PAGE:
It’s now 24 hours since the live broadcast broad daylight assault on the capitol began; virtually none of the people who perpetrated it have been arrested, including people who posted photo and video evidence of themselves unmasked. Twitter and Facebook have gravely announced that they will… limit the President’s social media. Several Democrats have written strongly worded memos expressing outrage at Trump, and called on Pence to deal with him, something Pence has never historically demonstrated an interest in or capability for. A few Republicans have demonstrated statements of disapproval, and taken the step of admitting that Biden won the election. The oil company Chevron has tweeted its stance. The reality is that this is largely going to be the extent of the consequences for this event, much like it was every time before this, and before that and before Trump was ever in office. It’s entirely possible something like this, or several things like it, will happen again in the future; like so much else, it has been allowed, and will likely continue.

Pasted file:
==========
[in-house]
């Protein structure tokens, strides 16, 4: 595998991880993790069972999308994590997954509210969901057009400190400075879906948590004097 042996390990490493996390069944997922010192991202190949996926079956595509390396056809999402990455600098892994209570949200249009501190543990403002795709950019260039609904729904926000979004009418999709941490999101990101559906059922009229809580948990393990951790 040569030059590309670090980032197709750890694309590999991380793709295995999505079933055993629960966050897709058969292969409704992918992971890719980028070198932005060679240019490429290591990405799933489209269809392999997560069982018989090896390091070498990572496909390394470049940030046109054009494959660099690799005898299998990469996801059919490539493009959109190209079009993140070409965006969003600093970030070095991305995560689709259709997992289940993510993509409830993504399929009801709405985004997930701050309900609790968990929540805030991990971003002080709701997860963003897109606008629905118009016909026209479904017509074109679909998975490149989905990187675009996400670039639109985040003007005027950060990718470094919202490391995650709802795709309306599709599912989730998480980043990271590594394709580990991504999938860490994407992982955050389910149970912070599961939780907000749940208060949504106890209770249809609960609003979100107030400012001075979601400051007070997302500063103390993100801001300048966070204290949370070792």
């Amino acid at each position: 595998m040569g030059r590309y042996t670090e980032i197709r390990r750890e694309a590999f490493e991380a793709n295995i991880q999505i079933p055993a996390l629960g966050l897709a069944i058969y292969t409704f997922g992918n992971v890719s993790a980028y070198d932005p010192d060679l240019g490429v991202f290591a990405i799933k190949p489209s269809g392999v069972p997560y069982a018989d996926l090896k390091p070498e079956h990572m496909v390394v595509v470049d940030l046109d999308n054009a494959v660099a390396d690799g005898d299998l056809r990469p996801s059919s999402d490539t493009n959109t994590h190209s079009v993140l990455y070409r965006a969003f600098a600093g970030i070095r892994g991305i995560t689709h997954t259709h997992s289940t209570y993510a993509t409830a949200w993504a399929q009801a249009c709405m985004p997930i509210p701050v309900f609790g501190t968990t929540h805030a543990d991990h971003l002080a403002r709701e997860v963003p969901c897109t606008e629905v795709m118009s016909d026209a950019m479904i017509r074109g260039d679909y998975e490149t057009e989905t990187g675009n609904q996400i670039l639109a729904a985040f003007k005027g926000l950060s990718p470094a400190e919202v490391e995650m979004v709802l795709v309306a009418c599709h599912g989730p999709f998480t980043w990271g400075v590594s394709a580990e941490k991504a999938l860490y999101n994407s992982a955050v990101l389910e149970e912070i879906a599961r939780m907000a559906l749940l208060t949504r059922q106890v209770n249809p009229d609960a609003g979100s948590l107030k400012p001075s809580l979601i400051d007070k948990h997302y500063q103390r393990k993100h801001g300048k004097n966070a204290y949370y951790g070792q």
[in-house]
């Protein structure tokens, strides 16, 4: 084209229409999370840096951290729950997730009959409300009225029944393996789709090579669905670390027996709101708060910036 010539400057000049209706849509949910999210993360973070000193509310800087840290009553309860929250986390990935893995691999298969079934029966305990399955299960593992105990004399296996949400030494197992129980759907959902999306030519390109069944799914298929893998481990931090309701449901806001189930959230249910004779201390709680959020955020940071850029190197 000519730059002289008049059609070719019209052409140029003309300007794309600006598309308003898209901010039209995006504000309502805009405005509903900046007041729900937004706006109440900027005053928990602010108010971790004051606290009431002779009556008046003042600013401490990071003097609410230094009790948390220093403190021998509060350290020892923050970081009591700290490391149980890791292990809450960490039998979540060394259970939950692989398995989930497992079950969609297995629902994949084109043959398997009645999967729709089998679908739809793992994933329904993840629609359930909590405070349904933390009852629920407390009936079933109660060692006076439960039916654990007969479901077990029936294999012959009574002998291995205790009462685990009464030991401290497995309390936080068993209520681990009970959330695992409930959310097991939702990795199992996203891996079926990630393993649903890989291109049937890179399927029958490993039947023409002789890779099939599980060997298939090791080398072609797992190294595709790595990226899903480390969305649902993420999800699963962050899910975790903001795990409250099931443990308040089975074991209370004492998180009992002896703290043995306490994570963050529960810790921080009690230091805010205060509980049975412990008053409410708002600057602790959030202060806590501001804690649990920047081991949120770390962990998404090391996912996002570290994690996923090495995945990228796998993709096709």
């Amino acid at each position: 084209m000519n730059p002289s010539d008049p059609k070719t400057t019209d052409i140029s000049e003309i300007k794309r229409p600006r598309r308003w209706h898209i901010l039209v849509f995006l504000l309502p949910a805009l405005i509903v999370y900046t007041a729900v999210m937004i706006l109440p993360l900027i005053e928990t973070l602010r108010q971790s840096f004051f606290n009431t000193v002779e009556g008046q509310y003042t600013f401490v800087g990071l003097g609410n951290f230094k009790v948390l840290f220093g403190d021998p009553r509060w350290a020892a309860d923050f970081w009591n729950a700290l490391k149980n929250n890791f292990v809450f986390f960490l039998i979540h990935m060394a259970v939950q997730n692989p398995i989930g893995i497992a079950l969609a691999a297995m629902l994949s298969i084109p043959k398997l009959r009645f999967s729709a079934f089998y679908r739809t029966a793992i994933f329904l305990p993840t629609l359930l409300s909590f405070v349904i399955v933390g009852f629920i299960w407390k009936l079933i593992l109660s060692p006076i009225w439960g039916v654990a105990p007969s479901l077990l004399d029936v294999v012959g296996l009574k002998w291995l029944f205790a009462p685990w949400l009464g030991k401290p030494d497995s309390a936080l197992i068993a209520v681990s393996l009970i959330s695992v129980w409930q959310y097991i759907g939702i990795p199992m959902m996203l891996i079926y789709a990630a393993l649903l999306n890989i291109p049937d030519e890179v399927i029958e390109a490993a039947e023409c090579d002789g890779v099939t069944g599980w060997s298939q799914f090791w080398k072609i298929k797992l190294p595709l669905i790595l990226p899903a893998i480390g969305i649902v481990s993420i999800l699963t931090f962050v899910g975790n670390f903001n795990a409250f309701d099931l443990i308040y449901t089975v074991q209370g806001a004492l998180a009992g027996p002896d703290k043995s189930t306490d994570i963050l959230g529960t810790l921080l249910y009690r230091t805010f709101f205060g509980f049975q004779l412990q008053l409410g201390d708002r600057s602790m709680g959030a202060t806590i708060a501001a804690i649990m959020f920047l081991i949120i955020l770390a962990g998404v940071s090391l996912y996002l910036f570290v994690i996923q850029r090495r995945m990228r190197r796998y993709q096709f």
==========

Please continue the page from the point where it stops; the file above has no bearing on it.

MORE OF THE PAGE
I think a lot about the urgency around empathy and building bridges in 2016; the discussions about how white people could reach out to Trump supporters in our family or social groups, and use our relationships to help them understand the harm of that decision. I think there’s merit and worth in talking about that interpersonal layer of things; I have to admit it also felt very distant and silly this summer when the National Guard was shooting at people on the porches of their own homes in broad daylight in my city. I am feeling the same way today watching well-intentioned white folks discuss how the lack of police brutality at the capitol yesterday is an illustration of white privilege. It’s not that that’s incorrect, exactly, but it’s that it’s not the conversation we need to have in this moment; the conversation we are all a part of, whether we wish to be or not, is one about power. The assault on the capitol is an action of white power, not white privilege. The people who enacted and enabled it do have the privilege of experiencing the world differently on an internal level as well as preferable treatment in the outside world; beyond that, however, they have the power to harm and to do so without consequences, and will continue to use it.